The Harlan Twins
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The Harlan Twins

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"Local band The Harlan Twins are born to boogie on compelling self-titled album"


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Commitment-phobic: The Harlan Twins

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The Harlan Twins evoke a time before "Southern rock" was a pejorative or even a viable musical term, when rock 'n' roll backbeats converged with the spirit of tent revivals. While the Allman-esque twang in James Hart's guitar is rarely heard in these parts, stylistically speaking, it typically comes with a slice of irony and little musical precision. And onstage, the live attack of this Pittsburgh quintet -- none of whom are siblings -- draws deeply from indie rock, with plenty of quiet-to-loud dynamic shifts.

"We're sort of referential, but at the same time, we aren't as conscious of it as some people," says Paul Kyla, who plays electric piano. The bandmembers cite a vast array of musical favorites -- everyone from Guided by Voices to saxophonist Pharaoh Sanders -- yet they aren't jaded know-it-alls who try to put their knowledge on display with their own writing. While Kyla says the band may occasionally try to steer a song in the direction of say, Lynyrd Skynyrd or Creedence Clearwater Revival, "most of the time it happens by accident."

Fate also seemed to have a hand in the band's formation. When Hart met guitarist and vocalist Carrie Battle, they sat in his living room singing Bob Dylan's "I Shall Be Released," and their course was set. "This is my first real band," Battle says. "When I heard [Hart] play, sitting on the couch, I said, 'James, we need to be in a band together!'" Hart and bassist Jules Krishnamurti, friends since junior high, had met Kyla in a previous band, and after a mutual friend pushed drummer Neal Kling on them, the lineup was complete.

However their sound and lineup has come together, their new self-titled album stands as one of the strongest local debuts in a long time. Much like the late Johnsons Big Band, who could've taken the world by storm in the early '00s, the Harlan Twins' songs have a familiar quality that gets spun through an original lens. And like Modey Lemon, the live Harlan Twins can create a fury that brings an audience to its feet, screaming and whooping. If the album leans a little more toward traditional rock roots, it only means a more diverse audience will be lured into the band's camp.

Hart says he and Battle share a mutual love for "old-time country stuff like the Carter Family," as well as original roots rock like Creedence, The Band and Van Morrison. Kyla and Krishnamurti serve as foils due to their backgrounds in electronic and experimental music, respectively. "It's great because without them, I would be so earnest it would be painful," Hart says.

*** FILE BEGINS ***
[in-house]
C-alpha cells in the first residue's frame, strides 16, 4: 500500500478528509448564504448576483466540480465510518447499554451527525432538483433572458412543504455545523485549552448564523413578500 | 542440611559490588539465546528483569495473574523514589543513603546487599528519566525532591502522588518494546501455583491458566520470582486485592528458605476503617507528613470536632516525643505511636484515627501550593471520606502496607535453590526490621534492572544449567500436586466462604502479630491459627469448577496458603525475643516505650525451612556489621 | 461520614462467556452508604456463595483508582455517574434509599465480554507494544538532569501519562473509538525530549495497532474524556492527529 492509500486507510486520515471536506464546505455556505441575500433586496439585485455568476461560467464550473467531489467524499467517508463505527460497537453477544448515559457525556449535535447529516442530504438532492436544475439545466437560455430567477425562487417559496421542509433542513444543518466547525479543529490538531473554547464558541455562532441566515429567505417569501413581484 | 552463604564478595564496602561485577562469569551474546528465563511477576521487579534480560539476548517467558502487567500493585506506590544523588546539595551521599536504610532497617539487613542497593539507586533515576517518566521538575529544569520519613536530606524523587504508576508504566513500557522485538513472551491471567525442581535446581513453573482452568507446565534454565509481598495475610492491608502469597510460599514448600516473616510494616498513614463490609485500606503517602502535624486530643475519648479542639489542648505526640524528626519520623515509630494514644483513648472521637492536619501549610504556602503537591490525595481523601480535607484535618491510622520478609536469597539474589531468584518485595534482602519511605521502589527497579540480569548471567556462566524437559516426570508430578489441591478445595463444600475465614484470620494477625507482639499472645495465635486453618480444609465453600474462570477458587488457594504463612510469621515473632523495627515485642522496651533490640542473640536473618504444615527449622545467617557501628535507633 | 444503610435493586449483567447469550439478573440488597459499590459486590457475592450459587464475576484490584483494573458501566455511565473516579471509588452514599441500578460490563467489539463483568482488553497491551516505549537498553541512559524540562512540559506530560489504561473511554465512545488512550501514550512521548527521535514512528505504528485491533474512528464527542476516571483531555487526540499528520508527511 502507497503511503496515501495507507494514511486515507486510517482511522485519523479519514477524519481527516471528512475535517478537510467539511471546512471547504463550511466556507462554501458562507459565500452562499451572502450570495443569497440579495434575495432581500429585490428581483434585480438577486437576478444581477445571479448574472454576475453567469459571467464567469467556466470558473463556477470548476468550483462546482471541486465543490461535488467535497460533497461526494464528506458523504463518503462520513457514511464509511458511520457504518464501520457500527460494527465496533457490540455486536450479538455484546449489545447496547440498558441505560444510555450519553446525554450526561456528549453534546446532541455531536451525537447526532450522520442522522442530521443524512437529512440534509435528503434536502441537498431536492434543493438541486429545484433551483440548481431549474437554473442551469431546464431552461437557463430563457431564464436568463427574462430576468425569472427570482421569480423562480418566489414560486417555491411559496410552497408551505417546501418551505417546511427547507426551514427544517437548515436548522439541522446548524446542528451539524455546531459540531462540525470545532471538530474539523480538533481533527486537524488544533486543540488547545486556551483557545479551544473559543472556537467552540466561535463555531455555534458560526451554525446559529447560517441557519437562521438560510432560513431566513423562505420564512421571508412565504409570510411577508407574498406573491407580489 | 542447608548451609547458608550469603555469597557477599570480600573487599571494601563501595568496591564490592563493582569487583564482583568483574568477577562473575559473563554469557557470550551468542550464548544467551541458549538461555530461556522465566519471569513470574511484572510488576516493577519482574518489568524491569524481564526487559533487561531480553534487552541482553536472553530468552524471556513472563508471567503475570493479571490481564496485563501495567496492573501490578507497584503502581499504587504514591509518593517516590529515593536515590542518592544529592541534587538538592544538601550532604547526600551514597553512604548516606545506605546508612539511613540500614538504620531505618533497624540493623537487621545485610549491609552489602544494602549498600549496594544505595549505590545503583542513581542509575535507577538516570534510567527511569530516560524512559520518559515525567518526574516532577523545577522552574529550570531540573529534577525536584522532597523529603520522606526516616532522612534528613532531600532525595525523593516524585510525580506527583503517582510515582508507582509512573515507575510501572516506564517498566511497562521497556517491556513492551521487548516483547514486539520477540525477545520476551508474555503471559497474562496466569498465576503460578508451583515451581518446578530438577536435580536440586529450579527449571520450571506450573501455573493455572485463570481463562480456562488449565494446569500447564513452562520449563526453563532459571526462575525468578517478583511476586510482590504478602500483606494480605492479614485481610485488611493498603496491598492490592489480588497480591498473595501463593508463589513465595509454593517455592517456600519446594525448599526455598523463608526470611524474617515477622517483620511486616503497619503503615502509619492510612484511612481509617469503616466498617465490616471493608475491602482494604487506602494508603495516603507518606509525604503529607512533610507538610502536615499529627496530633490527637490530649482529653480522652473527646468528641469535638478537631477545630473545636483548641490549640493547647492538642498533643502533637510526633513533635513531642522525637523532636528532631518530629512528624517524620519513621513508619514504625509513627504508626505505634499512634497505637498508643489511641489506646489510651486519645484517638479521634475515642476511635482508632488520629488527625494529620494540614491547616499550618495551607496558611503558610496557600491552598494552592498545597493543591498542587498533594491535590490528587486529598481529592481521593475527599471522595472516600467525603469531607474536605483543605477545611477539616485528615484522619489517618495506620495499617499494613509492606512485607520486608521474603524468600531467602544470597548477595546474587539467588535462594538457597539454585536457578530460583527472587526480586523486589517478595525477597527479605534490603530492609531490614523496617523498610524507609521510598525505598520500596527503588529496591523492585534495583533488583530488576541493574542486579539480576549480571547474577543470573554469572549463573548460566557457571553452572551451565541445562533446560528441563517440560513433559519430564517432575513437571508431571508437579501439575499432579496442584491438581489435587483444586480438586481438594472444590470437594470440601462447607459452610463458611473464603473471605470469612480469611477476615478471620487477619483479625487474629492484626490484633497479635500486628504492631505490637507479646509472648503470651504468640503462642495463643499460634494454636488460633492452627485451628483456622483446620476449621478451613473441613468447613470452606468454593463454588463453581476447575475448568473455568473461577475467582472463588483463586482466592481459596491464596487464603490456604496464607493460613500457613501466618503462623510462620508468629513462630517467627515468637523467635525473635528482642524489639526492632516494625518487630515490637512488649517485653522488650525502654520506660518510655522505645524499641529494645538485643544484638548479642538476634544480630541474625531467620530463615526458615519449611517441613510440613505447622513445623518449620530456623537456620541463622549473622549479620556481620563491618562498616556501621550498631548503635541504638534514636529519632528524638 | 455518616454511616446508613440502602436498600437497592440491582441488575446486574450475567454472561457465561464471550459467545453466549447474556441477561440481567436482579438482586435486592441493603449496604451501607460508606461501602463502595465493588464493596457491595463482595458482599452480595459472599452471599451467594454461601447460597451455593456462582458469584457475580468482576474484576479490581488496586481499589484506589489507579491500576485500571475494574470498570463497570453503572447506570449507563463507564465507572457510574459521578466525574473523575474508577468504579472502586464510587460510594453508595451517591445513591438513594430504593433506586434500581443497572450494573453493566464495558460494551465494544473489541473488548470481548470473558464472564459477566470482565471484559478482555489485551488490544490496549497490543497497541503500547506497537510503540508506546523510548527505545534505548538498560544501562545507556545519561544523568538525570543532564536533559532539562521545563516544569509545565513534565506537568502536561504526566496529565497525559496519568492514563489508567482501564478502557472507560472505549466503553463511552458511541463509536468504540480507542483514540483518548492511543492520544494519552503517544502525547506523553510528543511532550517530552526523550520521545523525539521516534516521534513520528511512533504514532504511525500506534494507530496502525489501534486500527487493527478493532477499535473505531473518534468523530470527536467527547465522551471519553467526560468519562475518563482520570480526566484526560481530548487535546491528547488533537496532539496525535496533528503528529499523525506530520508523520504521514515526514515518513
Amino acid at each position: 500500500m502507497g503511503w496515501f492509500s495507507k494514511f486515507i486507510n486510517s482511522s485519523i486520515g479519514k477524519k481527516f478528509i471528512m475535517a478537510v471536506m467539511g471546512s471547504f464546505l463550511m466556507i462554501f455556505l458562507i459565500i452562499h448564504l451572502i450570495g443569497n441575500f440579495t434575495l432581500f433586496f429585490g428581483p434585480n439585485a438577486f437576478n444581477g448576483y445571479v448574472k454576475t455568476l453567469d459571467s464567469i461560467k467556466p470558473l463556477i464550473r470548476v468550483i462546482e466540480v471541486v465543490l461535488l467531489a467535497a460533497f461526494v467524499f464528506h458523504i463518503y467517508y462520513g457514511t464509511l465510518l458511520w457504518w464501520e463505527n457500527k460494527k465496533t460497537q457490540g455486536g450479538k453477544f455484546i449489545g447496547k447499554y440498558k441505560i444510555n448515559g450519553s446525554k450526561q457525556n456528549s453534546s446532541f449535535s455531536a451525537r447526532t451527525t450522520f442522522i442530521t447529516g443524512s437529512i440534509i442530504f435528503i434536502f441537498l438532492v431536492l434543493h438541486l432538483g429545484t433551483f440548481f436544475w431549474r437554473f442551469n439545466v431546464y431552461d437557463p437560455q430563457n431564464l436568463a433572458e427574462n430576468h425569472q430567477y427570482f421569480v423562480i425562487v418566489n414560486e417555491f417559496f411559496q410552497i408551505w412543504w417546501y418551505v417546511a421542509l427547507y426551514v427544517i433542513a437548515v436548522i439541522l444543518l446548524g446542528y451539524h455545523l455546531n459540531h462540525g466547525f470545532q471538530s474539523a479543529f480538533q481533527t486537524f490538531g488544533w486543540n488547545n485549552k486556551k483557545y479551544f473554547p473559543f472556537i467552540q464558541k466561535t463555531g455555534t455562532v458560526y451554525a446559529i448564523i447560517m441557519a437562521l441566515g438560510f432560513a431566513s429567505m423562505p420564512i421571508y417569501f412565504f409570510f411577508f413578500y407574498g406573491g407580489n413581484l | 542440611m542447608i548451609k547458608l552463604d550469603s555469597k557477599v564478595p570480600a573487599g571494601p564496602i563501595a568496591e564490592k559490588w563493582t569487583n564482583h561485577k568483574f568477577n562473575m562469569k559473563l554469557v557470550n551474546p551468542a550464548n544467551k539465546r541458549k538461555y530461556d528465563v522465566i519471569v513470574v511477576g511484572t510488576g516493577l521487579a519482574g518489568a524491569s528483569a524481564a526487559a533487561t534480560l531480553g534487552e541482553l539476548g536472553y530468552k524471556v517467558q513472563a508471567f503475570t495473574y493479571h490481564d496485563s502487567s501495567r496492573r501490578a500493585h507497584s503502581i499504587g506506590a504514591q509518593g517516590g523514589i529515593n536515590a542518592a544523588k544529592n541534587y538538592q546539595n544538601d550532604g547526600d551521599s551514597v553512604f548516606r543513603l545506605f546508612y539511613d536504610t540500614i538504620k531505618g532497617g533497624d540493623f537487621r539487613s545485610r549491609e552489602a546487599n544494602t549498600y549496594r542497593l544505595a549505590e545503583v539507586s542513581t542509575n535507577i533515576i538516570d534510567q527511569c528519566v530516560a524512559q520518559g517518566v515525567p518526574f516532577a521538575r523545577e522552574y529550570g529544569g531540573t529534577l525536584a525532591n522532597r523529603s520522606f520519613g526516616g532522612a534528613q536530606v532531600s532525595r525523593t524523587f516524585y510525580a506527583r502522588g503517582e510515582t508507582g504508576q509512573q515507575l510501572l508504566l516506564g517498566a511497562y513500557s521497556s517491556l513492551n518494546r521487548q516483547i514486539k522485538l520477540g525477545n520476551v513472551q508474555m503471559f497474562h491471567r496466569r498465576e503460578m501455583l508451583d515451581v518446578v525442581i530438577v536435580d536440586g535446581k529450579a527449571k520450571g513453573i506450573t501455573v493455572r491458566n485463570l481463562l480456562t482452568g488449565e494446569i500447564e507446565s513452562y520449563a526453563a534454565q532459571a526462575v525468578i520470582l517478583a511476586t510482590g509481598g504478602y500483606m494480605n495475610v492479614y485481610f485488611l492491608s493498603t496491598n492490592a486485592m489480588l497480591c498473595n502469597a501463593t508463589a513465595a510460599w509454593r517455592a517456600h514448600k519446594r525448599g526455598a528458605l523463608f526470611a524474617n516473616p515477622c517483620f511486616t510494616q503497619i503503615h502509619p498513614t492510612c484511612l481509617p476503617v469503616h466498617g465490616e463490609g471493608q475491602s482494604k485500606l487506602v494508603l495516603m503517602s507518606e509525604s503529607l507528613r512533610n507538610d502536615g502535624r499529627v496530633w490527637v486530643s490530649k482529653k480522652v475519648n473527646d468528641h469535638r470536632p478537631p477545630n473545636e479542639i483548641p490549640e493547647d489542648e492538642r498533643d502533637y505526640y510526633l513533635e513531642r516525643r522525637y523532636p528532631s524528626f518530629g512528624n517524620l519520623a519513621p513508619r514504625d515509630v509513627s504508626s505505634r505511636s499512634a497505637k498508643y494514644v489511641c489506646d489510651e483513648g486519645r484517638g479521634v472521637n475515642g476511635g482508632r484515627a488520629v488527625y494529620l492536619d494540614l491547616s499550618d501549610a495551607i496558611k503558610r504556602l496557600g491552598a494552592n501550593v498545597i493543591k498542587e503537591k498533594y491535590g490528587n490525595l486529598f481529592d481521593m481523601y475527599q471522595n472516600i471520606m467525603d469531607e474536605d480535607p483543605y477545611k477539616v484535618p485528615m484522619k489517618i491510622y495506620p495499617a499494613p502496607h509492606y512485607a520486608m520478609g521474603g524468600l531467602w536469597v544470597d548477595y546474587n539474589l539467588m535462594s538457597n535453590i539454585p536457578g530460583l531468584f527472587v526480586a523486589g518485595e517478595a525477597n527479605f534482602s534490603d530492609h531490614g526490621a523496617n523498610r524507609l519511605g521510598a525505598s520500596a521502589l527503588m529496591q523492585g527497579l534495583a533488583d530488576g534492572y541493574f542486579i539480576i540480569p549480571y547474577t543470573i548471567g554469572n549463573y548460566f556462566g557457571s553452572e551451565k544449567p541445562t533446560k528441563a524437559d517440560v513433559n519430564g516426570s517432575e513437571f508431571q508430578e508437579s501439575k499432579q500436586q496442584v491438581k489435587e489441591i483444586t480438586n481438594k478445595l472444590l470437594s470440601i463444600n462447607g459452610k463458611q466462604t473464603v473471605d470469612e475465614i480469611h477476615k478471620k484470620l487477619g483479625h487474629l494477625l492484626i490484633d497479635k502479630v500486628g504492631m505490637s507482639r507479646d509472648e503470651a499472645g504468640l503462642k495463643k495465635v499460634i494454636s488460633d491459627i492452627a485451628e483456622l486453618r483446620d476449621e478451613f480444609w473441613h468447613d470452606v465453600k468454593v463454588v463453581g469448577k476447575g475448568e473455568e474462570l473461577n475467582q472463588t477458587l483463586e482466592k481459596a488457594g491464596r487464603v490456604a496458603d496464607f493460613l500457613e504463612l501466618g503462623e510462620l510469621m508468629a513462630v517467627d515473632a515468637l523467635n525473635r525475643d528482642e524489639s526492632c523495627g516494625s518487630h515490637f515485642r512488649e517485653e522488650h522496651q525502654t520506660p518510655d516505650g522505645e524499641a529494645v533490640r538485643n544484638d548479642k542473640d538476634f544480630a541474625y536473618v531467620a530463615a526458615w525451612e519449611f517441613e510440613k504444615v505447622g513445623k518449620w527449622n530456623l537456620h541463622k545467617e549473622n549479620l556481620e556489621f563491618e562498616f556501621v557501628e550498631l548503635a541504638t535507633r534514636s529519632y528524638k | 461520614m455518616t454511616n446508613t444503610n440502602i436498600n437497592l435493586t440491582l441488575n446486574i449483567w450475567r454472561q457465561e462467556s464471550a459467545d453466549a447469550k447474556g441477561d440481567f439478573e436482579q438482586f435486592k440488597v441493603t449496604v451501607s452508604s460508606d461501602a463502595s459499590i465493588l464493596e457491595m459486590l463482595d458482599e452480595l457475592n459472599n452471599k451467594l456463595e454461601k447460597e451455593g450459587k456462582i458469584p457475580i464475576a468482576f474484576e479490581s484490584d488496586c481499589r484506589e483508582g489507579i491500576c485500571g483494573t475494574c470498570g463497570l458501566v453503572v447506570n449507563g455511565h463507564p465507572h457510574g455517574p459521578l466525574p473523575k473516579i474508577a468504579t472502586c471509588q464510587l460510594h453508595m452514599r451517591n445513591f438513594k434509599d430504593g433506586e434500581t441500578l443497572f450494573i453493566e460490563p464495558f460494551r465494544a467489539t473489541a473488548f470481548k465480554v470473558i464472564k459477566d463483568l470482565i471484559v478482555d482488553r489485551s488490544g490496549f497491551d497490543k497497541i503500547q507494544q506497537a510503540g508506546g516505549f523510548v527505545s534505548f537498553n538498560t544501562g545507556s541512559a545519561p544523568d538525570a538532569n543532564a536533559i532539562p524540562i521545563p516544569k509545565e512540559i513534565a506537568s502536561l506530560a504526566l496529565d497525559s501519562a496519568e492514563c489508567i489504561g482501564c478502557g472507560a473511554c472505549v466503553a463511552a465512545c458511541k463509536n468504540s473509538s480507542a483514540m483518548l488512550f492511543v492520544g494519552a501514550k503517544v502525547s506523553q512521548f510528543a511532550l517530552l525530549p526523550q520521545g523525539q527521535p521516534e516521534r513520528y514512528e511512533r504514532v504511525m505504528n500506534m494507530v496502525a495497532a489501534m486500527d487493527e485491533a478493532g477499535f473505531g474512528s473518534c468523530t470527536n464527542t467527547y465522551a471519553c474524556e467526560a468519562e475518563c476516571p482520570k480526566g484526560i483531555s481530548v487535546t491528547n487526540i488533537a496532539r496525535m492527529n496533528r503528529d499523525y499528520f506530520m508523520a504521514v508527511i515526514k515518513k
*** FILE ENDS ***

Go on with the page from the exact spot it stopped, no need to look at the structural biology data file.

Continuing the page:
The wide array of influences makes for a band that would rather try to incorporate bits of everything than settle on one style. "We're the most commitment-phobic group of people," Hart says. "We have all these different things that we want to do and we found a way to squeeze them into what we're doing normally. And I think what wins out, no matter what we're actually trying to do, is that we really have a good time playing."

The end result feels like a focused band that knows how to channel all of its inspirations. The album starts with spirited tent-revival handclaps and foot stomps, and when "White Light" eventually kicks in, the guitar picking, walking bass line and soaring harmonies that elevate Battle's lead vocal seem to come from the land of boogie rock. In "Stinging Bee," Battle sounds like Chan Marshall's doppelganger and Hart switches to pedal steel for the appropriate melancholy mood.

The album's running order has mood changes with nearly every track. "Stones in My Passway" and, more significantly, the rave-up "Get Gone" showcase Hart's licks and the passion of his gravelly voice, while Battle ends the album on a soft note with the spare "Blue in Bloomfield."

The band hopes to get on the road eventually; in the meantime, the members feel energized by the scene that surrounds them. "I think there's a lot of exciting shit going on," Hart says. "I feel like there have been waves in Pittsburgh and I've always sort of hoped that maybe the last one is big enough that it tips out and people start looking into Pittsburgh as a national scene." - Pittsburgh City Paper

"Harlan Twins quintet has one-of-a-kind sound"

By Michael Machosky, TRIBUNE-REVIEW
Thursday, July 9, 2009
If it's a mistake to judge a book by its cover, that goes double for judging a band by its name.

The Harlan Twins, one of the best new bands in Pittsburgh, aren't a really a pair of banjo-picking Kentucky coal miner's daughters -- although that misconception probably wouldn't annoy them, either.

The Harlan Twins are actually a quintet of young multi-instrumentalists with a raw-boned, roots-driven sound succinctly summed up on their Myspace page as "yinzer pastoral." It encompasses both pretty acoustic balladry and euphoric, barroom-rattling Crazy Horse-style guitar heroics.